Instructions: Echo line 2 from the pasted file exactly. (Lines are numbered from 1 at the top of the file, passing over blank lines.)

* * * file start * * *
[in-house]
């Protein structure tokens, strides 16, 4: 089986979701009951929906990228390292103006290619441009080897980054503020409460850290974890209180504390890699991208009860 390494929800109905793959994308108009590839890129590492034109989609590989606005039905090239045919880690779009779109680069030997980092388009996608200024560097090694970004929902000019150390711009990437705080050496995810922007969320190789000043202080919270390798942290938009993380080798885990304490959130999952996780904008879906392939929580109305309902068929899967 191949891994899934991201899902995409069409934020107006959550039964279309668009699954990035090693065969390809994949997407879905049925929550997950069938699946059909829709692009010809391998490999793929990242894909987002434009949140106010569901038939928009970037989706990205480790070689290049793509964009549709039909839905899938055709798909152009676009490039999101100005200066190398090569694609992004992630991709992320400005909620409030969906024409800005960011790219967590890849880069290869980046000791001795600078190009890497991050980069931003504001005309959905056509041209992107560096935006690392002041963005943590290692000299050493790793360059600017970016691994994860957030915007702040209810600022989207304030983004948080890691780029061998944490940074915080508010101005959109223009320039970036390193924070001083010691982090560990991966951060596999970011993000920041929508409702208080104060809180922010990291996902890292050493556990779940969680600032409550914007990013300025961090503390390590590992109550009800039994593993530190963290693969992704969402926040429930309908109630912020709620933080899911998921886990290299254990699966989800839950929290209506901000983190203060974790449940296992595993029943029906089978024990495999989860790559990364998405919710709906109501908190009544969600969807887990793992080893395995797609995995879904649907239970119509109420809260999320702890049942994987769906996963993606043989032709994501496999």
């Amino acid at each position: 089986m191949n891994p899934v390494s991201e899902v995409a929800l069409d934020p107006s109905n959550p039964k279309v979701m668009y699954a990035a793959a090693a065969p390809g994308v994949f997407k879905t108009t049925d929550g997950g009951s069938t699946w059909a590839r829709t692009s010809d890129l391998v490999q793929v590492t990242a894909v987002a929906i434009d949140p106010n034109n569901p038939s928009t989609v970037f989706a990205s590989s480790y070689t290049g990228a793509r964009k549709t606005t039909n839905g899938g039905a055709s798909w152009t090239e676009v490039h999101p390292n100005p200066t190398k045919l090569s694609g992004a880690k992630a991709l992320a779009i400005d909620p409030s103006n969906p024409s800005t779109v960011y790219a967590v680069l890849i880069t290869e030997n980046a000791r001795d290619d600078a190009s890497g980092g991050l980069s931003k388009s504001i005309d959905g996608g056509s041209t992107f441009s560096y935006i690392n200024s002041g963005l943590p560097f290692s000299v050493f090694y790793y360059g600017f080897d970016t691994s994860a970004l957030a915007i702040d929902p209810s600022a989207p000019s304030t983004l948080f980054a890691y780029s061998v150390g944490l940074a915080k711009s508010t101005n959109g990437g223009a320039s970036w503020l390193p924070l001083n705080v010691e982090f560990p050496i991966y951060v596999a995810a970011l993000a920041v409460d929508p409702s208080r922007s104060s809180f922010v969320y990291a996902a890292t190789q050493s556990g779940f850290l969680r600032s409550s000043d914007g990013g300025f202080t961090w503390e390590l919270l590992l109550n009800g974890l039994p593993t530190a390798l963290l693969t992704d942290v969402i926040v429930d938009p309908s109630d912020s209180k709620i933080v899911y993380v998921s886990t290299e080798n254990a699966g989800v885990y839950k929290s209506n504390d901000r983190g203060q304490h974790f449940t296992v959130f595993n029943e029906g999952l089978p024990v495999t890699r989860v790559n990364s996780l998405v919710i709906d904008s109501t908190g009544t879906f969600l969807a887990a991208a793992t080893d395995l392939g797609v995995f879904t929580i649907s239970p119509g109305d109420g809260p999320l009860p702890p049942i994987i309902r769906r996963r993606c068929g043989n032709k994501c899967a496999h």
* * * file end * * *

């Protein structure tokens, strides 16, 4: 089986979701009951929906990228390292103006290619441009080897980054503020409460850290974890209180504390890699991208009860 390494929800109905793959994308108009590839890129590492034109989609590989606005039905090239045919880690779009779109680069030997980092388009996608200024560097090694970004929902000019150390711009990437705080050496995810922007969320190789000043202080919270390798942290938009993380080798885990304490959130999952996780904008879906392939929580109305309902068929899967 191949891994899934991201899902995409069409934020107006959550039964279309668009699954990035090693065969390809994949997407879905049925929550997950069938699946059909829709692009010809391998490999793929990242894909987002434009949140106010569901038939928009970037989706990205480790070689290049793509964009549709039909839905899938055709798909152009676009490039999101100005200066190398090569694609992004992630991709992320400005909620409030969906024409800005960011790219967590890849880069290869980046000791001795600078190009890497991050980069931003504001005309959905056509041209992107560096935006690392002041963005943590290692000299050493790793360059600017970016691994994860957030915007702040209810600022989207304030983004948080890691780029061998944490940074915080508010101005959109223009320039970036390193924070001083010691982090560990991966951060596999970011993000920041929508409702208080104060809180922010990291996902890292050493556990779940969680600032409550914007990013300025961090503390390590590992109550009800039994593993530190963290693969992704969402926040429930309908109630912020709620933080899911998921886990290299254990699966989800839950929290209506901000983190203060974790449940296992595993029943029906089978024990495999989860790559990364998405919710709906109501908190009544969600969807887990793992080893395995797609995995879904649907239970119509109420809260999320702890049942994987769906996963993606043989032709994501496999």